Funding Friday: Mexican Projects

I just backed these two projects from Mexico. They are both focused on kids and they both look awesome.



Comments (Archived):

  1. JimHirshfield

    I’m funding two kids and their many projects as well. Send contributions please. College on the horizon.

    1. Jess Bachman

      What are the backer rewards?

      1. Lawrence Brass

        Long term.. its grandchildren. ๐Ÿ™‚

    2. panterosa,

      I outsourced the college fund to my wasband. Delegate!!

      1. Twain Twain

        LOL! We learn something new every day here!”wasband”.I haven’t gotten a “—band” of any type yet and now I feel like I should, so then one day I can use a “—band” term.LOL.

        1. panterosa,

          I met a woman in the 80’s who used it, and years later voilรก I had a use! I used to see the “original waistband” at the beach in the summer, buying beer, but he is underground now…Since my wasband is a journo it irks him there is no pithy counter point.I don’t think Twain, that you need a …band, tho it’s the “was” which makes it funny, I would stay in the now. (I wonder if that makes my BF my isband?)

      2. JimHirshfield

        Great. Send me his contact info.

        1. panterosa,

          He’s going to love me for that….

          1. JimHirshfield

            Love is mysterious like that

    3. Vasudev Ram

      Will contributions in kind do? I can send (links to) lots of open source software.

      1. JimHirshfield

        Pass, but thanks for the sentiment

  2. jason wright

    Kidstarter. A seed investment.

    1. JimHirshfield

      A seminal comment!

  3. Humberto

    Great! Especially the magic houses. I have 12 siblings, and the make-believe setting was always a powerful play starter!Fred do you find a correlation between the number of projects you’re backing now (outside VC) and your success, or were you always active and contributed on a another scale?

    1. fredwilson

      I invested in Kickstarter in 2009 and joined the board. I’ve always been an active backer but never more than right now. I am an addict

  4. mikenolan99

    I was a delegate on our governor’s trade mission to Mexico in 2015 – and toured the innovation and start up space in Guadalajara. IBM has located a brand new development facility there, and is supporting the community space as well as initiatives. I was damn impressed!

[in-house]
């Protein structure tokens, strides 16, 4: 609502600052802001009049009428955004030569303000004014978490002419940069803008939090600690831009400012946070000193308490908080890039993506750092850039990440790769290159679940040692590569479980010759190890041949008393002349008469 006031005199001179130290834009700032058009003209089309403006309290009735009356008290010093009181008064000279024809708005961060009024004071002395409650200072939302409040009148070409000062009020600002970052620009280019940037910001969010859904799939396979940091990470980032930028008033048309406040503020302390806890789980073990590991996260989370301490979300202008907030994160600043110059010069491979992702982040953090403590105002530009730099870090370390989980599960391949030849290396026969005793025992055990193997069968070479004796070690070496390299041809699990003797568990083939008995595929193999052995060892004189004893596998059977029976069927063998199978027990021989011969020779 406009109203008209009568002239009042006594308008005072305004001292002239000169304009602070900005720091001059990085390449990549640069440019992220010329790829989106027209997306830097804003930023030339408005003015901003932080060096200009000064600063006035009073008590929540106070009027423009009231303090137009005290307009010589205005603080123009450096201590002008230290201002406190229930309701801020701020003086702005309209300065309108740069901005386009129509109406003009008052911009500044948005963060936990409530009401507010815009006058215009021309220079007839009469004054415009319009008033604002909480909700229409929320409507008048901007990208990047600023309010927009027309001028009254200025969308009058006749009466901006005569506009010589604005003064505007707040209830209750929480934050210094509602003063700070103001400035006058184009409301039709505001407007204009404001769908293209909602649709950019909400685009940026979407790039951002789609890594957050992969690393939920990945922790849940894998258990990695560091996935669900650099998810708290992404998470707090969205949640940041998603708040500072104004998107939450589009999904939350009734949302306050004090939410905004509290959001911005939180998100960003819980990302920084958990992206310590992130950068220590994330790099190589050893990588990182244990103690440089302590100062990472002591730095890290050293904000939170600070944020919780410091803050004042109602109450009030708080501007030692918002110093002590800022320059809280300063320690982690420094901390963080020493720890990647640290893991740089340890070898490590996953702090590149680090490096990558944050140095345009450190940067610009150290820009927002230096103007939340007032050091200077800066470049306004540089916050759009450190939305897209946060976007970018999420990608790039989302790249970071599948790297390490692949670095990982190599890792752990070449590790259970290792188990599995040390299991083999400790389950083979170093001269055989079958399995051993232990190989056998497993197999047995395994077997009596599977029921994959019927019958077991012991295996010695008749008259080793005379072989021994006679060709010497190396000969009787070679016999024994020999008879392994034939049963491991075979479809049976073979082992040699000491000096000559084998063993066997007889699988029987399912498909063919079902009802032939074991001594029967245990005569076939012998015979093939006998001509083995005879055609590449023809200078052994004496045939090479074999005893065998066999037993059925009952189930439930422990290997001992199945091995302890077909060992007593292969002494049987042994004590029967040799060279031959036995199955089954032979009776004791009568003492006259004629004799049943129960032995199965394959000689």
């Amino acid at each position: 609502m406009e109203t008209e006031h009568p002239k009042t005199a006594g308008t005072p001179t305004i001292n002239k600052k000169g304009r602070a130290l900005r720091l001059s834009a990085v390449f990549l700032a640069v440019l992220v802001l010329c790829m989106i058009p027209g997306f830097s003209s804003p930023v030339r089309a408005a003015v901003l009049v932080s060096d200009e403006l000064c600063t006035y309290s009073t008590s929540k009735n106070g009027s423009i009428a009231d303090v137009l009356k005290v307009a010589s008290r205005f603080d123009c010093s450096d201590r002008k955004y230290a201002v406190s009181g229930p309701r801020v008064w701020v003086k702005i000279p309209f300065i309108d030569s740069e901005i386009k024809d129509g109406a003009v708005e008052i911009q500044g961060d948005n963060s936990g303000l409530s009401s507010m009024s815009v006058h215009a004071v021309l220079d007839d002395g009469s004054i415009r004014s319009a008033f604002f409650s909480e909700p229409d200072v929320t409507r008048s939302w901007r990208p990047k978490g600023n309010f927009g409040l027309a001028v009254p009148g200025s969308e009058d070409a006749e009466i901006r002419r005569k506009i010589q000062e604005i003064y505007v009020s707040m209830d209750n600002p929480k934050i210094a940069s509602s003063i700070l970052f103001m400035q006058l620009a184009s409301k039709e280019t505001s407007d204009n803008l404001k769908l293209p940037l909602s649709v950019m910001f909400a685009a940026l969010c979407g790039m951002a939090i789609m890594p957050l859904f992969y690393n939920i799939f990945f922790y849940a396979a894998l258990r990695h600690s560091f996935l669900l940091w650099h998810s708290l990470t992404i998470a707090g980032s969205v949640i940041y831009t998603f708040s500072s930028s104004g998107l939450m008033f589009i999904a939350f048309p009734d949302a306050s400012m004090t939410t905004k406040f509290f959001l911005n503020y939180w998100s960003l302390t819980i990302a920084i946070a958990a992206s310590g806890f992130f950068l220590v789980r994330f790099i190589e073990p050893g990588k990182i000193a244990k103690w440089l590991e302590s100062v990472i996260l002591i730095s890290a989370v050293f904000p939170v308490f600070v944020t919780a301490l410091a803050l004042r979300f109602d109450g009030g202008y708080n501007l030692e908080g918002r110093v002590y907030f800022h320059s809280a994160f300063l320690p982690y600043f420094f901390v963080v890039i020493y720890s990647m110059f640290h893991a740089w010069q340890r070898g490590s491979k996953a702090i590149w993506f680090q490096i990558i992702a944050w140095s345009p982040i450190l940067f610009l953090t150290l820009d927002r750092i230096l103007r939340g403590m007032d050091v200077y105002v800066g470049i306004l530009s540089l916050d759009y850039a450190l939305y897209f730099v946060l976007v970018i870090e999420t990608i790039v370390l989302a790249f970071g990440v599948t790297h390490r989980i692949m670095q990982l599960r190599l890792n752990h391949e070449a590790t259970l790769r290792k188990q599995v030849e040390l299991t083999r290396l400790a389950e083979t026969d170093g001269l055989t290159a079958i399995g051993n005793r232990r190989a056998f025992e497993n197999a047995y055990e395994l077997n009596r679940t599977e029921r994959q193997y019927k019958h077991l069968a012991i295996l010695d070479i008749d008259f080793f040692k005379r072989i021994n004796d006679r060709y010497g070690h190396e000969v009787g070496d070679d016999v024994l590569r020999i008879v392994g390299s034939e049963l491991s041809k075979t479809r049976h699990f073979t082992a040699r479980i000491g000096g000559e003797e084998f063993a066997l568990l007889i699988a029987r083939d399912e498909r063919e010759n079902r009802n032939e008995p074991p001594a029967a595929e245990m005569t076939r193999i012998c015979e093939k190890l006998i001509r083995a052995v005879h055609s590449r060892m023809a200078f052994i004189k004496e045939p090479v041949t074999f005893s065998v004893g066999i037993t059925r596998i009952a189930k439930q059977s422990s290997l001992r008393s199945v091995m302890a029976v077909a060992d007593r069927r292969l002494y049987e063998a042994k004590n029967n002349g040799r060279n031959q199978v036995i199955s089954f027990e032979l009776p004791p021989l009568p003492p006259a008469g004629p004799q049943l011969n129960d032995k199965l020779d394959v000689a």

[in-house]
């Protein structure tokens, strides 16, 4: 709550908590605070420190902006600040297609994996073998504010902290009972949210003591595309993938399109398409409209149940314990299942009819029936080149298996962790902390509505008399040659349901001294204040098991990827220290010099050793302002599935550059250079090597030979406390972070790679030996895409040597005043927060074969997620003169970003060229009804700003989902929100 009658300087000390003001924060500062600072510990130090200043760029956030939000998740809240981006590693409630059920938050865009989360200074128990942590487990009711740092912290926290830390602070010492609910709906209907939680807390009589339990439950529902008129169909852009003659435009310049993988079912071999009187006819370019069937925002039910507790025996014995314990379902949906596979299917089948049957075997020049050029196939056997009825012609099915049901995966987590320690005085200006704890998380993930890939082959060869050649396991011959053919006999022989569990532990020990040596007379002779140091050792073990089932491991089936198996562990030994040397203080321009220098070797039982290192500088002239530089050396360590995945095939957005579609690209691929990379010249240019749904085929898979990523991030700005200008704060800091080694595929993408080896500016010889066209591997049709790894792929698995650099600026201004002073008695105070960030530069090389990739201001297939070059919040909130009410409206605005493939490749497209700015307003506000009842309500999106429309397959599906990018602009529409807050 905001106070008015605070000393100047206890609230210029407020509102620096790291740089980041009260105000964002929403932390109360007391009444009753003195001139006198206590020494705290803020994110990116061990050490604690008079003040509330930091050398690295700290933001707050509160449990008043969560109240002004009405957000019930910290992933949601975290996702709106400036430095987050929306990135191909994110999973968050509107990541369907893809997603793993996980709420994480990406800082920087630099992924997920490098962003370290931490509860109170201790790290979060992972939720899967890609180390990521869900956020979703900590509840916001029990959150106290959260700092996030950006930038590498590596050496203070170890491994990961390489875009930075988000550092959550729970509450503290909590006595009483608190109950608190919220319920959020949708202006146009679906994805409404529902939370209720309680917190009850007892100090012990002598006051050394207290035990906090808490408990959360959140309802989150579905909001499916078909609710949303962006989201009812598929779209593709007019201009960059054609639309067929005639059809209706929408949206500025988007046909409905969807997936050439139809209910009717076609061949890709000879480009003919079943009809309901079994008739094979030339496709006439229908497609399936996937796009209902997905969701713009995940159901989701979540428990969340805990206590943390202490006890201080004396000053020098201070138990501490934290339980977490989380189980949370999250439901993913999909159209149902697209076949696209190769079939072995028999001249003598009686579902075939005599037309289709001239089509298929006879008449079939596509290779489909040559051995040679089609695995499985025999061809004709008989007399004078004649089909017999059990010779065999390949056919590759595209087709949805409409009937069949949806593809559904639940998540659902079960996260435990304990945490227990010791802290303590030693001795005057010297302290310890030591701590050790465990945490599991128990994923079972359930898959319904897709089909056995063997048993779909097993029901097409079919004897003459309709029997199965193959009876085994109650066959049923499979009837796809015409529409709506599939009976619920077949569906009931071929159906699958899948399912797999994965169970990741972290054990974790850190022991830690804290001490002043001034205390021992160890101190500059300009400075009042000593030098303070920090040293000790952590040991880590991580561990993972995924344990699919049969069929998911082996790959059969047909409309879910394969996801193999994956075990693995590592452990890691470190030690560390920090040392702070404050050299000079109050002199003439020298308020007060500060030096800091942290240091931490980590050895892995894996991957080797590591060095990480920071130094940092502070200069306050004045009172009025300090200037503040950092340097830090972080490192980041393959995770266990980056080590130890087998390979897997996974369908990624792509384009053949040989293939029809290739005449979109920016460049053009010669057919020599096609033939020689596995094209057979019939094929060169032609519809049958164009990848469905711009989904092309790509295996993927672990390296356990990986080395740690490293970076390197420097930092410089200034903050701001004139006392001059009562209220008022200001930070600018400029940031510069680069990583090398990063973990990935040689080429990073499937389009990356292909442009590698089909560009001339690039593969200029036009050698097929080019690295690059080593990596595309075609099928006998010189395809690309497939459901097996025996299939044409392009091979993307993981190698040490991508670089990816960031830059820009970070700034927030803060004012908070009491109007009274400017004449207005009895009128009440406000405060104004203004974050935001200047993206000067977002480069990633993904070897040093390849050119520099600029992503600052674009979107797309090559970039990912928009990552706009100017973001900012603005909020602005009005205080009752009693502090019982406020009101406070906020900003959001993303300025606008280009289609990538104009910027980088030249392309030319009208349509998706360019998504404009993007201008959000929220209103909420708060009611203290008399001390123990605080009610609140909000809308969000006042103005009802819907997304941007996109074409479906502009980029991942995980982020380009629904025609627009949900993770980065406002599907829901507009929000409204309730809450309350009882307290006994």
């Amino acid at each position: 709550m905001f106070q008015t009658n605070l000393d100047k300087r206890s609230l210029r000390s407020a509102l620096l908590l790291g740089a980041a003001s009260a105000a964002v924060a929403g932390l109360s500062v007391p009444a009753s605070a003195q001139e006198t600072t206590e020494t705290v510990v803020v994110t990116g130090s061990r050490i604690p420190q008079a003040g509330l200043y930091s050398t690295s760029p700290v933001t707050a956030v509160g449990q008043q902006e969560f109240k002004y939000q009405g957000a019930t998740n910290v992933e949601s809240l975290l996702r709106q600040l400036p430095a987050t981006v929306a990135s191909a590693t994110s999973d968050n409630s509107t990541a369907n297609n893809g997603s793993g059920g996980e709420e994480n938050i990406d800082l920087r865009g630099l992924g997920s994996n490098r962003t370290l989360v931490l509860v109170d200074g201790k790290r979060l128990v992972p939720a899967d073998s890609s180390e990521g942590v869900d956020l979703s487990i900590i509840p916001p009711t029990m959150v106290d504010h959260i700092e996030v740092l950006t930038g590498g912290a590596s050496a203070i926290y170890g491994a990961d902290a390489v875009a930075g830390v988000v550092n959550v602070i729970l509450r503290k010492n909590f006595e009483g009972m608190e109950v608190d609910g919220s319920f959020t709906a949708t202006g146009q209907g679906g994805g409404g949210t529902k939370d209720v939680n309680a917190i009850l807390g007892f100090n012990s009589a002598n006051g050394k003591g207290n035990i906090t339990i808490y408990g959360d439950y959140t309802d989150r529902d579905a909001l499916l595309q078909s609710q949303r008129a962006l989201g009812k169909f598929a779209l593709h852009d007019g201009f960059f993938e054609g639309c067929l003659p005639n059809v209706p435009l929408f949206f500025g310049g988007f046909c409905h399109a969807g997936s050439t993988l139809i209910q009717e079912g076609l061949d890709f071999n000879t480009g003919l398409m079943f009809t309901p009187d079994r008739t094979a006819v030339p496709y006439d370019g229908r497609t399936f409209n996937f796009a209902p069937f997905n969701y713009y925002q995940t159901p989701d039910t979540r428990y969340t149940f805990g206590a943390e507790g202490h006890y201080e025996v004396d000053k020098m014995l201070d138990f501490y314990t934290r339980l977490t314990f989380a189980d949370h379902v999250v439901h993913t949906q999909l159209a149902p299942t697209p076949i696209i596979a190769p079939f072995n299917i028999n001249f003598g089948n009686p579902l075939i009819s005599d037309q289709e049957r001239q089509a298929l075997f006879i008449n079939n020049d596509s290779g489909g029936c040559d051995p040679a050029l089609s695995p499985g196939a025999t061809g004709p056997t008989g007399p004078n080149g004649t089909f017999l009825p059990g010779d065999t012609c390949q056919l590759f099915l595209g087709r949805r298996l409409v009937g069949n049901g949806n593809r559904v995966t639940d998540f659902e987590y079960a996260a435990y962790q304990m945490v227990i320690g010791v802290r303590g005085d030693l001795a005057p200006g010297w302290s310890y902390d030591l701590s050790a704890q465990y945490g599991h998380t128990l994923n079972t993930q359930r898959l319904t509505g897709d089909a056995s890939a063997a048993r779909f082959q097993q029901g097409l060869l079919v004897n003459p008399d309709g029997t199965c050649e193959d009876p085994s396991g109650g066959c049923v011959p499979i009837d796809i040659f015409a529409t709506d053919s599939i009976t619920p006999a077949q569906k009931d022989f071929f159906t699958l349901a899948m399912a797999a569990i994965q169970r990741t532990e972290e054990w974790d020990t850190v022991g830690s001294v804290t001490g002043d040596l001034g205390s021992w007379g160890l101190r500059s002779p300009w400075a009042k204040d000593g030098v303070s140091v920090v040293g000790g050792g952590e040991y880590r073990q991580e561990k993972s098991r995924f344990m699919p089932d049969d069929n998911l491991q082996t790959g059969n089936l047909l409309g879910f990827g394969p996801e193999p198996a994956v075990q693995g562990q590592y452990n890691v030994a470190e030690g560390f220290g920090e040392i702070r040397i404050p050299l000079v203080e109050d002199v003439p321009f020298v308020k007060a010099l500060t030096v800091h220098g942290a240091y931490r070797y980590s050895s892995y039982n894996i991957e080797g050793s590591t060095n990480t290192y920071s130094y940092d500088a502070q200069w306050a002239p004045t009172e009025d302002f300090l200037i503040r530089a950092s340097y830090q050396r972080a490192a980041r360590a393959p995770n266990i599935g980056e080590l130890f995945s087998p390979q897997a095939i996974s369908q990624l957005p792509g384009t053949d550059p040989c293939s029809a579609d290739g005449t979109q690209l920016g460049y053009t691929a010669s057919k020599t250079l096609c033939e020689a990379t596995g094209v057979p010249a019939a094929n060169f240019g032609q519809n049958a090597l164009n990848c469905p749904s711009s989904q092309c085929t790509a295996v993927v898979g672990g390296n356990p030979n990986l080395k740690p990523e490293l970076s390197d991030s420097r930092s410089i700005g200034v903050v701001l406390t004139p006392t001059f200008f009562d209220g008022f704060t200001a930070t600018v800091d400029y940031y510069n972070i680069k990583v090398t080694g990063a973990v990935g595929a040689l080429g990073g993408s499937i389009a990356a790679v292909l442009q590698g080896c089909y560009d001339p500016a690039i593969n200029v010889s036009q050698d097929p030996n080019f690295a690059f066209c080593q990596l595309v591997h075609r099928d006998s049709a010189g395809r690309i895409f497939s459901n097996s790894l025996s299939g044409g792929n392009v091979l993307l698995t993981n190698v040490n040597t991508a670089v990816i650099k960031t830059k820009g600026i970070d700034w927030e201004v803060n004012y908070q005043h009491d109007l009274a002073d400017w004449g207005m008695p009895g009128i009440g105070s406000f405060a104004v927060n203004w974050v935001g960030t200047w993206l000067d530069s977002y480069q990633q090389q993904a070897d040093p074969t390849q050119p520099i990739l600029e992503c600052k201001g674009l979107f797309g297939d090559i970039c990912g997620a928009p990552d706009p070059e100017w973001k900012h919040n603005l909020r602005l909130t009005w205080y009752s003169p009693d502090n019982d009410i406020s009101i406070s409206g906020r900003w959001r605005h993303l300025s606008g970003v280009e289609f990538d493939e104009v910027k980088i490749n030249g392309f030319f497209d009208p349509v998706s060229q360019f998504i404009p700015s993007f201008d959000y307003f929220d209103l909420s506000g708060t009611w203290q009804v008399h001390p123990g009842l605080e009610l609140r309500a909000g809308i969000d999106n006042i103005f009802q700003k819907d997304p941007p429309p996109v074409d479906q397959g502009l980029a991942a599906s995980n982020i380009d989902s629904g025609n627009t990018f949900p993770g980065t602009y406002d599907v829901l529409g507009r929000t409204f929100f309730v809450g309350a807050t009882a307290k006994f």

5. William Mougayar

    Interesting that Kickstarter just launched in Mexico (mid-November), and was previously Fondeadora (now part of Kickstarter). And this is super big from Kickstarter:”During the company’s first 100 days in Mexico, it will be donating its 5 percent fee from every project launched in the country to local charitable organizations.”

    1. fredwilson

      Yeah. I think all of Latin America is a big opportunity for them

      1. Sam

        Latin America is fascinating, particularly from a consumer internet perspective. Tremendous penetration of social media there (WhatsApp a great case study) but very low penetration of e-commerce. Kickstarter is not really a pure play for any of these but is a little bit of all of them: a little bit consumer, a little bit social media, a little bit e-commerce (some of the same payment/assurance/business ethics challenges). Will be a fascinating to see if growth comes as rapidly as their expectations.

        1. Vasudev Ram

          >but very low penetration of e-commercWhy? anything cultural, like maybe they prefer to buy IRL rather than over the web or mobile? Not that that’s a bad thing of course. Nothing beats browsing in stores in person, for the ambience, if its a good store. Just asking.

          1. Jane with a Mexican last name

            Trust & payments (most Mexicans don’t have debit or credit cards) are two big issues as to why there is low penetration of e-commerce in Mexico. Security is another. Shipping is either unreliable or expensive.

  6. Daniel Vogel

    This makes me incredibly happy. I hope this is the first step in seeing USV take a leap and make some initial investments in the very undeveloped Mexican entrepreneurship ecosystem. If I can ever help you navigate that and talk about that, please let me know ๐Ÿ™‚